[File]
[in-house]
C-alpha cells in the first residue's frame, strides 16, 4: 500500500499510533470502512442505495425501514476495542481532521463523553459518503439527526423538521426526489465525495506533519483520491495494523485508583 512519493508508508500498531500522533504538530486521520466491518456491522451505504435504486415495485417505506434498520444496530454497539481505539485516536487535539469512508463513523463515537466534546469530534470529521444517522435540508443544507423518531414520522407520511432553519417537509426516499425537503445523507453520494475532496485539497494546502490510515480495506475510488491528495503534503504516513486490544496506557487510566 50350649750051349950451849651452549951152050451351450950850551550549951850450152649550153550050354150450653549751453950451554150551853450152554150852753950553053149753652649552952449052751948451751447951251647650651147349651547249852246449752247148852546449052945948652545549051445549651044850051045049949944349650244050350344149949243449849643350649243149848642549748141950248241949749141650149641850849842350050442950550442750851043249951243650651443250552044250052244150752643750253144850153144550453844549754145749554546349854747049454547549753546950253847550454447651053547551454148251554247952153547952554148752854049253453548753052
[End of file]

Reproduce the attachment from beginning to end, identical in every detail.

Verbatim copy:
[in-house]
C-alpha cells in the first residue's frame, strides 16, 4: 500500500499510533470502512442505495425501514476495542481532521463523553459518503439527526423538521426526489465525495506533519483520491495494523485508583 512519493508508508500498531500522533504538530486521520466491518456491522451505504435504486415495485417505506434498520444496530454497539481505539485516536487535539469512508463513523463515537466534546469530534470529521444517522435540508443544507423518531414520522407520511432553519417537509426516499425537503445523507453520494475532496485539497494546502490510515480495506475510488491528495503534503504516513486490544496506557487510566 50350649750051349950451849651452549951152050451351450950850551550549951850450152649550153550050354150450653549751453950451554150551853450152554150852753950553053149753652649552952449052751948451751447951251647650651147349651547249852246449752247148852546449052945948652545549051445549651044850051045049949944349650244050350344149949243449849643350649243149848642549748141950248241949749141650149641850849842350050442950550442750851043249951243650651443250552044250052244150752643750253144850153144550453844549754145749554546349854747049454547549753546950253847550454447651053547551454148251554247952153547952554148752854049253453548753052